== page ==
It’s not every day that the Securities and Exchange Commission charges and fines celebrities for violating its rules. But on Oct. 3, 2022, the SEC announced charges against one of the most famous people in the world, Kim Kardashian.
Specifically, the SEC alleged that the reality TV personality and business mogul violated SEC rules when she posted on Instagram on June 13, 2021, about a cryptocurrency asset but failed to disclose she was paid to post the content and by exactly how much.
In her June 13, 2021 post, Kardashian wrote, “Are you guys into Crypto? This is not financial advice but sharing what my friends told me about the Ethereum max token!”
Kardashian added different hashtags to the post, including #ad, along with #emax and #disrupthistory, among others. But the SEC says using the ad hashtag was not sufficient disclosure and that Kardashian should have been more transparent with her 225 million followers at the time by sharing she was paid $250,000 for the post.
SEC Charges Kim Kardashian $1.26 Million for Crypto Post
According to the SEC, EthereumMax, through an intermediary, paid Kardashian $250,000 for this singular promotional post. However, Kardashian did not disclose that she had been paid by EthereumMax, other than using the hashtag ad, nor did she disclose the amount of compensation she received from EthereumMax for making this post.
The SEC noted in a press release that Kardashian’s social media post came four years after the Commission’s Division of Enforcement and Office of Compliance Inspections and Examinations issued a statement reminding celebrities and influencers that “[a]ny celebrity or other individual who promotes a virtual token or coin that is a security must disclose the nature, scope, and amount of compensation received in exchange for the promotion. A failure to disclose this information is a violation of the anti-touting provisions of the federal securities laws.”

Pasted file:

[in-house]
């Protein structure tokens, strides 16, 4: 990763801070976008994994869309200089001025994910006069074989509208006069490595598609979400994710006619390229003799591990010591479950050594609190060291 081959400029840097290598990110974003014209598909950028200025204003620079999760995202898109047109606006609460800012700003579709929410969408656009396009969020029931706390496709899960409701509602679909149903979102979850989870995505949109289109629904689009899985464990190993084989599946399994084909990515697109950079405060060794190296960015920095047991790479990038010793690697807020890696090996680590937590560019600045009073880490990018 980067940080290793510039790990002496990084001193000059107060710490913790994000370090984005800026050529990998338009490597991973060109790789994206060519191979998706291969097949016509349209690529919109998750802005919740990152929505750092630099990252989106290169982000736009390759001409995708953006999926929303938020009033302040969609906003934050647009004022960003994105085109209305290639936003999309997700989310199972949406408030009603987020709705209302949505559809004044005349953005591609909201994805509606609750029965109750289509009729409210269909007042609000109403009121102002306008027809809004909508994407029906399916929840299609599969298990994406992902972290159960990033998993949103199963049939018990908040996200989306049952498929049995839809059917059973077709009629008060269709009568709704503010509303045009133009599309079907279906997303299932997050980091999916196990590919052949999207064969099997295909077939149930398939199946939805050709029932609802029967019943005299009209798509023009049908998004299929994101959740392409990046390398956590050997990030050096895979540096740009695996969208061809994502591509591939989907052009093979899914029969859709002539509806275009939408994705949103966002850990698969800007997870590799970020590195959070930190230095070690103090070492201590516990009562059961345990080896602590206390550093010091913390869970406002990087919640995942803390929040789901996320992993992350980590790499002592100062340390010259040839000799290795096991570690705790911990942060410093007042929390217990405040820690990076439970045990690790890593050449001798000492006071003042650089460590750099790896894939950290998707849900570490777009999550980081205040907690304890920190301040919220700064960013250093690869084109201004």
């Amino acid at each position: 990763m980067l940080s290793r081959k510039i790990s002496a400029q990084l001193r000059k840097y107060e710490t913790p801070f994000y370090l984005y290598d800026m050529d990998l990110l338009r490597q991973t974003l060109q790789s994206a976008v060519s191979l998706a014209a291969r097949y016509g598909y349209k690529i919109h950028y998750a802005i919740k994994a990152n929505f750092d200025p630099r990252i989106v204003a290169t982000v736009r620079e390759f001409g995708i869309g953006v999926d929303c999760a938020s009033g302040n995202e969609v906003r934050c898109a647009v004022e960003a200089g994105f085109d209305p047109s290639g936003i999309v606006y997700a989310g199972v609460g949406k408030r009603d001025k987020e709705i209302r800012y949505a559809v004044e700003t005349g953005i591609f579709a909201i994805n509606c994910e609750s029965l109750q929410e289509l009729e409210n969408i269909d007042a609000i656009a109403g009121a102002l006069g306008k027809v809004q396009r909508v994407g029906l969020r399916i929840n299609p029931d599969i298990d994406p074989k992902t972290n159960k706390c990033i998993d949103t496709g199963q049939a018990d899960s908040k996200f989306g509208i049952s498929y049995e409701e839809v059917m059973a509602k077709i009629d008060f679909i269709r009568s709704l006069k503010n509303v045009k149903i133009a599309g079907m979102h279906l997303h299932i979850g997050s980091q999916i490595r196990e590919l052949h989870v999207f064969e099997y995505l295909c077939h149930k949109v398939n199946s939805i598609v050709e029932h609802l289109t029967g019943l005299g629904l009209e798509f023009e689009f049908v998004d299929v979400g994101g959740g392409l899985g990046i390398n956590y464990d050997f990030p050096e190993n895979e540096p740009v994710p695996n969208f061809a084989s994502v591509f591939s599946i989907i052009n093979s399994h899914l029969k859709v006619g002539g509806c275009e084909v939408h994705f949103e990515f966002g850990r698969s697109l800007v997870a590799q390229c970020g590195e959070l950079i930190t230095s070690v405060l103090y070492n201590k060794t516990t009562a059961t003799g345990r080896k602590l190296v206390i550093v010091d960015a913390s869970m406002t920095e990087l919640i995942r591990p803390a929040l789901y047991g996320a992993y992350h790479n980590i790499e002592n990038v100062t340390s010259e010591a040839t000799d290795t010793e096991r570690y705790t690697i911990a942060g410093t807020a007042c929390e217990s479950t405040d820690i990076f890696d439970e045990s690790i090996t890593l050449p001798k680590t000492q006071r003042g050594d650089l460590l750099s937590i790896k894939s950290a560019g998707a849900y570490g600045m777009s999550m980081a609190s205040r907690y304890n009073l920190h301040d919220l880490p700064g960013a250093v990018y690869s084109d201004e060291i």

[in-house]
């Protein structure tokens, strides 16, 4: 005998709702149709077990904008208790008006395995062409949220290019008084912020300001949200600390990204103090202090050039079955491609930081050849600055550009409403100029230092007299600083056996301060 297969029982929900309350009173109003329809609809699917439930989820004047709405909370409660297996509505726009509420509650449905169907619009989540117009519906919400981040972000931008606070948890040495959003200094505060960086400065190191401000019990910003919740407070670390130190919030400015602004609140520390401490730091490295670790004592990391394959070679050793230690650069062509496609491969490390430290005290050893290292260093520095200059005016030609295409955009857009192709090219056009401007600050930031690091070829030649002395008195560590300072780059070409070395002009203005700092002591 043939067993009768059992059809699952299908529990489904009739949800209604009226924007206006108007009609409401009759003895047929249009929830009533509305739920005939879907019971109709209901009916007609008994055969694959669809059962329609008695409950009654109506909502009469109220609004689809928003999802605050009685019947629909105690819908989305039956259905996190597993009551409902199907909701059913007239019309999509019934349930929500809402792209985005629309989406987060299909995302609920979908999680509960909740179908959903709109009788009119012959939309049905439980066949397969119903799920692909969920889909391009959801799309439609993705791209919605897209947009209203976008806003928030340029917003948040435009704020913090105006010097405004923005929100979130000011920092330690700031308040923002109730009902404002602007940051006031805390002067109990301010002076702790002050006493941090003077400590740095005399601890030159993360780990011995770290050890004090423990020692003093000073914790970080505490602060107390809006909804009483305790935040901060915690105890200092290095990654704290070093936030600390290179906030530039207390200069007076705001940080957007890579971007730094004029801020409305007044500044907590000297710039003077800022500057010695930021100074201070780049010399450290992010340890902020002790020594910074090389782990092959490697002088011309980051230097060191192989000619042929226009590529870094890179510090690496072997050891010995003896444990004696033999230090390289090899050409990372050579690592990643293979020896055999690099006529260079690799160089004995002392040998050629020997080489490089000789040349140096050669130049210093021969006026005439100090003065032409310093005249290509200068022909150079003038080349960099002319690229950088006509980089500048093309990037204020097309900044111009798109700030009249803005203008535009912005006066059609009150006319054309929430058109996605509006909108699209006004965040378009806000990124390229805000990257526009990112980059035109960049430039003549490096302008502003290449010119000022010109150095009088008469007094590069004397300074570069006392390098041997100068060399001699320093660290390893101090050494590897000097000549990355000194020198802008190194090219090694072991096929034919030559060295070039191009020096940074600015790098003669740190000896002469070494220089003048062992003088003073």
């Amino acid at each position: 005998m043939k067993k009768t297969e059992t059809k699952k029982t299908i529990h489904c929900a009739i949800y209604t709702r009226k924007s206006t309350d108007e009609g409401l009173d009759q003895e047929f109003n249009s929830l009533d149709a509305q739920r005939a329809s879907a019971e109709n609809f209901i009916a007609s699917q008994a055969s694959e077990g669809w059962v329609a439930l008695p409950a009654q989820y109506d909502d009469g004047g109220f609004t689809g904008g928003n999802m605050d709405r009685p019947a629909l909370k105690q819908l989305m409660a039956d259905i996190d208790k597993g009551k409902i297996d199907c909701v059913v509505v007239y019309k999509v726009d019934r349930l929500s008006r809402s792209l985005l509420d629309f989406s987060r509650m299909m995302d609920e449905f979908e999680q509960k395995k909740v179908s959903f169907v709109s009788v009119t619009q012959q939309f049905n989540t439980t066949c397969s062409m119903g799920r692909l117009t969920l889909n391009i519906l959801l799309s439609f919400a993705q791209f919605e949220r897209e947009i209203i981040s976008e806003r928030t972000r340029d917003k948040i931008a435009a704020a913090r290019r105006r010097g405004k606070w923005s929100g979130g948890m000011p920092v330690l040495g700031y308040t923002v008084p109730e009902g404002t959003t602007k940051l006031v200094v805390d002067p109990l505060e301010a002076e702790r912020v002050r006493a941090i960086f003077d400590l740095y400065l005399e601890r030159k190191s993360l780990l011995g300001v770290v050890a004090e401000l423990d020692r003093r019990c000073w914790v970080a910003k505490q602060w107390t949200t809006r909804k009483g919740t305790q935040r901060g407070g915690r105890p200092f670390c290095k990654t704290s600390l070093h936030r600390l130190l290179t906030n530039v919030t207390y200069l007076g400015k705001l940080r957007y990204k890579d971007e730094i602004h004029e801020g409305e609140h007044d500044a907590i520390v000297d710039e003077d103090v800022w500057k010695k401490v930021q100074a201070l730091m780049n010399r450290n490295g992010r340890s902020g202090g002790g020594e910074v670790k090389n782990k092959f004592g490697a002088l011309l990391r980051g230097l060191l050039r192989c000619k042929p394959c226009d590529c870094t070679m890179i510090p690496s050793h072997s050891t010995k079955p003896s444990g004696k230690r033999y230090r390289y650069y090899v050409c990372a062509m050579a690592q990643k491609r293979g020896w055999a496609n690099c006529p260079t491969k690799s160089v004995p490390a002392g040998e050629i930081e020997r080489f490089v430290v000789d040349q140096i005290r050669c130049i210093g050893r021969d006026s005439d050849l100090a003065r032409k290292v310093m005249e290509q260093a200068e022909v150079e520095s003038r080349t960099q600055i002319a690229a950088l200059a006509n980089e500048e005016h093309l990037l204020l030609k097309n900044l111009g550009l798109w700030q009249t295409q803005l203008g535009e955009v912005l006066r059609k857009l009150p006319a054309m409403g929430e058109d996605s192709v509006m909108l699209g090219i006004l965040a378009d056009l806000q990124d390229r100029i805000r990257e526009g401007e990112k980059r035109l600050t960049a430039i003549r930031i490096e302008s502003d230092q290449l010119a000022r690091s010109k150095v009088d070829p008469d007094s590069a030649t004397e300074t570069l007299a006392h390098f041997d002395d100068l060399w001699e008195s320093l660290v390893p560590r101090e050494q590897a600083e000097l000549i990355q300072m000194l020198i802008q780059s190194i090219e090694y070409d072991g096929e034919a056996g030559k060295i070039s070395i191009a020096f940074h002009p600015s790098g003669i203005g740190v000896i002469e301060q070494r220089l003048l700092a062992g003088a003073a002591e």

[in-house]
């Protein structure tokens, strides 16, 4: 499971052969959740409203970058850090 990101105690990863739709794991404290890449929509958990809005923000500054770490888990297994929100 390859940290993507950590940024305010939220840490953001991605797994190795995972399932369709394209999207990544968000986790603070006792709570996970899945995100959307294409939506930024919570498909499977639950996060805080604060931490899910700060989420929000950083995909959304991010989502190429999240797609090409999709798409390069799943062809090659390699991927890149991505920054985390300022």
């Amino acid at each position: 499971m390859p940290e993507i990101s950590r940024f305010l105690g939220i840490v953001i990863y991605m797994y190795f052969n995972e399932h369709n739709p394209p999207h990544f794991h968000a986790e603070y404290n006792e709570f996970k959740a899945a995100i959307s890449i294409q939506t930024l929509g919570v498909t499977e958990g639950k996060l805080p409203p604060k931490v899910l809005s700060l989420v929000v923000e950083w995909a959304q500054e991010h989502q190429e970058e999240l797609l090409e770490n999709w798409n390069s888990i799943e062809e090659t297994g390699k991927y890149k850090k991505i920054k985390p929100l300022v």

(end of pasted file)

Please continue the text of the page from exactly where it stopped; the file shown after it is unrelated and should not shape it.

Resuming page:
In other words, Kardashian didn’t violate some obscure new rule.
“The federal securities laws are clear that any celebrity or other individual who promotes a crypto asset security must disclose the nature, source, and amount of compensation they received in exchange for the promotion,” said Gurbir S. Grewal, Director of the SEC’s Division of Enforcement. “Investors are entitled to know whether the publicity of a security is unbiased, and Ms. Kardashian failed to disclose this information.”
“This case is a reminder that, when celebrities or influencers endorse investment opportunities, including crypto-asset securities, it doesn’t mean that those investment products are right for all investors,” said SEC Chair Gary Gensler. “We encourage investors to consider an investment’s potential risks and opportunities in light of their own financial goals.”
“Ms. Kardashian’s case also serves as a reminder to celebrities and others that the law requires them to disclose to the public when and how much they are paid to promote investing in securities,” Chair Gensler added.
“If you’re advertising perfume, or you’re advertising vacation homes or anything else on the internet, there are various laws related to that. But these are the securities laws,” he said.
Kardashian has neither admitted to nor denied the regulator’s findings, the SEC said. However, the reality TV star has agreed to settle the charges by paying $1.26 million in penalties, disgorgement, and interest, as well as cooperating with the Commission’s ongoing investigation.